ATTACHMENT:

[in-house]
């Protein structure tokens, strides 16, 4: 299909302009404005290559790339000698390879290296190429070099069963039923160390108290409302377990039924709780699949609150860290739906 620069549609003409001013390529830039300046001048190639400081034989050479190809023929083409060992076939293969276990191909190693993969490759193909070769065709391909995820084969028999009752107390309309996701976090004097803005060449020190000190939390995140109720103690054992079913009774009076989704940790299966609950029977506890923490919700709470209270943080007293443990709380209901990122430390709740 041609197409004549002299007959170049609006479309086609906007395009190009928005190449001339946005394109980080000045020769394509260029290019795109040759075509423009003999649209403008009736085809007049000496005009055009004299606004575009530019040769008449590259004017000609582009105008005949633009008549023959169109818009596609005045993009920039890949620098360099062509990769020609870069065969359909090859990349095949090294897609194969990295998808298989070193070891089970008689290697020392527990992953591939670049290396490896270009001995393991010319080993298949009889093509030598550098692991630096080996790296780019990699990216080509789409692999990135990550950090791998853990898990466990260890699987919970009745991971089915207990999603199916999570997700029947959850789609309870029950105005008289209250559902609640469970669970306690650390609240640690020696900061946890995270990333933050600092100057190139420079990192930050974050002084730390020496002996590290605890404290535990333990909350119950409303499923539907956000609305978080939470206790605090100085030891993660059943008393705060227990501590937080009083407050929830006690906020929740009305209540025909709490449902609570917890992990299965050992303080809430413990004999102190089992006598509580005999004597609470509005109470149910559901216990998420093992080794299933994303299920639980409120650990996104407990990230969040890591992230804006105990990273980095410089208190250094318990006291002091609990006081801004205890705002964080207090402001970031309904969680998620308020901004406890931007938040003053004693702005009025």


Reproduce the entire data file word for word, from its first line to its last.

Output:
[in-house]
């Protein structure tokens, strides 16, 4: 299909302009404005290559790339000698390879290296190429070099069963039923160390108290409302377990039924709780699949609150860290739906 620069549609003409001013390529830039300046001048190639400081034989050479190809023929083409060992076939293969276990191909190693993969490759193909070769065709391909995820084969028999009752107390309309996701976090004097803005060449020190000190939390995140109720103690054992079913009774009076989704940790299966609950029977506890923490919700709470209270943080007293443990709380209901990122430390709740 041609197409004549002299007959170049609006479309086609906007395009190009928005190449001339946005394109980080000045020769394509260029290019795109040759075509423009003999649209403008009736085809007049000496005009055009004299606004575009530019040769008449590259004017000609582009105008005949633009008549023959169109818009596609005045993009920039890949620098360099062509990769020609870069065969359909090859990349095949090294897609194969990295998808298989070193070891089970008689290697020392527990992953591939670049290396490896270009001995393991010319080993298949009889093509030598550098692991630096080996790296780019990699990216080509789409692999990135990550950090791998853990898990466990260890699987919970009745991971089915207990999603199916999570997700029947959850789609309870029950105005008289209250559902609640469970669970306690650390609240640690020696900061946890995270990333933050600092100057190139420079990192930050974050002084730390020496002996590290605890404290535990333990909350119950409303499923539907956000609305978080939470206790605090100085030891993660059943008393705060227990501590937080009083407050929830006690906020929740009305209540025909709490449902609570917890992990299965050992303080809430413990004999102190089992006598509580005999004597609470509005109470149910559901216990998420093992080794299933994303299920639980409120650990996104407990990230969040890591992230804006105990990273980095410089208190250094318990006291002091609990006081801004205890705002964080207090402001970031309904969680998620308020901004406890931007938040003053004693702005009025």